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Re: Bzr help

From: Eli Zaretskii
Subject: Re: Bzr help
Date: Fri, 20 Dec 2013 20:05:53 +0200

> From: Tassilo Horn <address@hidden>
> Date: Fri, 20 Dec 2013 17:53:48 +0100
> I've been documenting another item from etc/NEWS, and committed my
> changes (no bound branch).  When I wanted to bzr push, I got a message
> that the branches have diverged.
> I've done "bzr pull" and "bzr merge" followed by a "bzr commit".

That was a mistake: "bzr pull" in a diverged branch doesn't do what
you think it does (bzr is not git).  The first line of "bzr help pull"

  Purpose: Turn this branch into a mirror of another branch.

which is not what you want.

What you want is "bzr merge" from the remote branch, followed by "bzr
commit".  _Then_ you should be able to push.  IOW, omit the "bzr pull"
from the sequence of the commands, and you should be fine.

Having said that, I really don't recommend working from an unbound
branch, it will make things harder for you, due to subtle differences
in semantics of name-sake commands to which you are used to with git.
Instead, use a bound branch, and the workflow described in
http://www.emacswiki.org/emacs/BzrForEmacsDevs.  That way, you will
have recipes for commands that DTRT.  You can use local branches
(described on that page as well), if you prefer that, and merge onto
the bound branch immediately prior to committing (pushing) upstream.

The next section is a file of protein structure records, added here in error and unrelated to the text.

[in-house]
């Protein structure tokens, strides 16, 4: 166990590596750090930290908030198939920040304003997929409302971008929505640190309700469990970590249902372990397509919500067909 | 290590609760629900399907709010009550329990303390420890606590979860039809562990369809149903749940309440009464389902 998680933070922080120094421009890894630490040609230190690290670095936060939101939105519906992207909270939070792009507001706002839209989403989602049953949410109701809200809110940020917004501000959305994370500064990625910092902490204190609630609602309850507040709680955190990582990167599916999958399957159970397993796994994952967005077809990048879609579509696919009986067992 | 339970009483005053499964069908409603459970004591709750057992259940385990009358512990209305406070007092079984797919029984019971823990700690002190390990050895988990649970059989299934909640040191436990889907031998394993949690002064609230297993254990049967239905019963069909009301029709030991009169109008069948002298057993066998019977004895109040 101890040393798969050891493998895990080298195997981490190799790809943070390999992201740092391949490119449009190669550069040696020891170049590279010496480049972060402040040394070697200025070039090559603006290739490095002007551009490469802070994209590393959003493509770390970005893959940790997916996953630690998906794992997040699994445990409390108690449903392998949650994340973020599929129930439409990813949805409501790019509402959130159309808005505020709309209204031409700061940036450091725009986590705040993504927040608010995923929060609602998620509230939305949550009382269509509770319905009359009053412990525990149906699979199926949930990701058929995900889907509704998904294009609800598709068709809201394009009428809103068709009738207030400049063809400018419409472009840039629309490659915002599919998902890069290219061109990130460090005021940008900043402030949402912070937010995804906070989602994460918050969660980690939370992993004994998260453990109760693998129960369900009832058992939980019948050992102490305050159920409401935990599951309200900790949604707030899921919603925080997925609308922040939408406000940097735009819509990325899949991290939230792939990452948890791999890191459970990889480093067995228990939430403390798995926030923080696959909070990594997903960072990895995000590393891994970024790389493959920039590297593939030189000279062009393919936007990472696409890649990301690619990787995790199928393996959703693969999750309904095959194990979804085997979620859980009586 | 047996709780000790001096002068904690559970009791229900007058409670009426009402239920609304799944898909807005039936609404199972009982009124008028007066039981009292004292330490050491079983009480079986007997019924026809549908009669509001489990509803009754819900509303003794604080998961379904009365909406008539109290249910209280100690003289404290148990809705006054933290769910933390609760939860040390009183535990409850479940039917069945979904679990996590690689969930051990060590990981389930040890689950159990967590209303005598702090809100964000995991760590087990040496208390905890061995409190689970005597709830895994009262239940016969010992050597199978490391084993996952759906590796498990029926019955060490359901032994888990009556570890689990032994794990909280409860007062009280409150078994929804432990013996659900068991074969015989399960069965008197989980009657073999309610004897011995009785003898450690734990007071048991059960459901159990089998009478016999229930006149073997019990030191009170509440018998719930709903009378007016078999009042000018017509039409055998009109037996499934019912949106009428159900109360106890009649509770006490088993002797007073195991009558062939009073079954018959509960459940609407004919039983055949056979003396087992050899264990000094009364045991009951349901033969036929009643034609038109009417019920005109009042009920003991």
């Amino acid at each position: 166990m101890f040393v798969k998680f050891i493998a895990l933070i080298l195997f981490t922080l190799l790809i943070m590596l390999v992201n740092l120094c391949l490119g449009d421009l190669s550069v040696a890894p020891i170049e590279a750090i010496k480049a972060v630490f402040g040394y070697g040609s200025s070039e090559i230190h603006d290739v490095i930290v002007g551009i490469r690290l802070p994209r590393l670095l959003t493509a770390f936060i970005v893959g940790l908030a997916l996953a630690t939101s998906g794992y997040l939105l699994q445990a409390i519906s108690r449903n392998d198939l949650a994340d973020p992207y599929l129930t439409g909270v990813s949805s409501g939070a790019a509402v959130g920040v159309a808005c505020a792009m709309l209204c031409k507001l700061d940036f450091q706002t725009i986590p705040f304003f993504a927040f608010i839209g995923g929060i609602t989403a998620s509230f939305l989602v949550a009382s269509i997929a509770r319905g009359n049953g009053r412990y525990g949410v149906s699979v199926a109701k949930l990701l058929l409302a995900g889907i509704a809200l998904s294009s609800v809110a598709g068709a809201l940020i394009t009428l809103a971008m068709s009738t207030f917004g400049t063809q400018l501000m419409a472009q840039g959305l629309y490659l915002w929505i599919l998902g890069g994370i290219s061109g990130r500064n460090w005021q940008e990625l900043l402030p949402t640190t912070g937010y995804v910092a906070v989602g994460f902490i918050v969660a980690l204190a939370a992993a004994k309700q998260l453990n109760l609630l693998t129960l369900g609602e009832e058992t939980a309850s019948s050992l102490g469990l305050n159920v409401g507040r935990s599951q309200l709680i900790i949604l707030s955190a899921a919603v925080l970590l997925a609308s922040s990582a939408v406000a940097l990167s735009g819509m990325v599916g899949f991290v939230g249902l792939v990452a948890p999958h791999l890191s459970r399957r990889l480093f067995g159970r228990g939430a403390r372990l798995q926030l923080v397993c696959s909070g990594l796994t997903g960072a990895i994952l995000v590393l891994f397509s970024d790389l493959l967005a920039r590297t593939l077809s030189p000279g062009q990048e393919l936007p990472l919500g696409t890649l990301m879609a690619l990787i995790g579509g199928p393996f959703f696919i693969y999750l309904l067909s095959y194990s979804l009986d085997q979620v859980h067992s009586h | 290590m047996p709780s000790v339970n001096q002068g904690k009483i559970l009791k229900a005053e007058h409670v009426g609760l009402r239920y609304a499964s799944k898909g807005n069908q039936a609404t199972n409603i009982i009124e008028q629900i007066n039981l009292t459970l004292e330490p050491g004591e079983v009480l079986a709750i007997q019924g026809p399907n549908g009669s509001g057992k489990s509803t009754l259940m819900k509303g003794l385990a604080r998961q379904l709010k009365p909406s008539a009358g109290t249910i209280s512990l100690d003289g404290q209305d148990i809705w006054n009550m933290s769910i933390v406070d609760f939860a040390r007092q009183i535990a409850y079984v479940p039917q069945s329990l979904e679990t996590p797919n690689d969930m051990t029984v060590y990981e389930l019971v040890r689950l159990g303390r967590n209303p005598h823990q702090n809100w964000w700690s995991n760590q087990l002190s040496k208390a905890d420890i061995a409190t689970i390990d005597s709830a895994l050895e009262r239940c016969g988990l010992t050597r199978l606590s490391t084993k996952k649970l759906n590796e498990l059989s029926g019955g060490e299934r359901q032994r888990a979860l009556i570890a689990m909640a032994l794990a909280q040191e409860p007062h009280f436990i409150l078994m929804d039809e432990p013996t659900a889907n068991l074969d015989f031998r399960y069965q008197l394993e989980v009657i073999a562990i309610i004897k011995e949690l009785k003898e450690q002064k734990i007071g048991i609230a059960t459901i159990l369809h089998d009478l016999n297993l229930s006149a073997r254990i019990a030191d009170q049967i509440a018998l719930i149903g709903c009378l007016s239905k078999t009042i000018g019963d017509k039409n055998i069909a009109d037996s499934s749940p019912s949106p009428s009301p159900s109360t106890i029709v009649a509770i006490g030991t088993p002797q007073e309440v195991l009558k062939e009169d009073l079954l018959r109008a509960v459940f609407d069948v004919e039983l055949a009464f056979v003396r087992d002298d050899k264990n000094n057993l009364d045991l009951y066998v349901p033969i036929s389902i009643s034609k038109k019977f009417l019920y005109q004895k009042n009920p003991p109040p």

This workflow has a much lower risk of causing damage both to your
branches and to the remote trunk.

Btw, is this the first time you did some local commits and tried to
push?  If not, how did your workflow look until now?

> How do I get back into a good, pushable state, preferably without losing
> my commit 115645 (or at least the changes)?  (I haven't tried pushing in
> fear of being able to screw things up.)

I think "bzr uncommit" in your branch will be able to remove all the
mistaken commits you've made, either one by one or all of them at once
(see "bzr help uncommit").  Then start over, this time correctly.  To
avoid losing your changes, save them first with "bzr diff -c REVNO",
and then you will be able to reapply them.

Another idea is to "bzr branch -r REVNO" a new branch, starting from
the revision before the screwup.  Then do everything again in the new
branch, this time correctly, and push from that.  You can then delete
the previous branch (or not, if you are afraid ;-)

Yet another idea is to save the changes with "bzr diff" as mentioned
above, then "bzr pull --overwrite" from upstream, followed by "bzr up"
which will give you a mirror of the current trunk.  Then reapply your
documentation changes and push.

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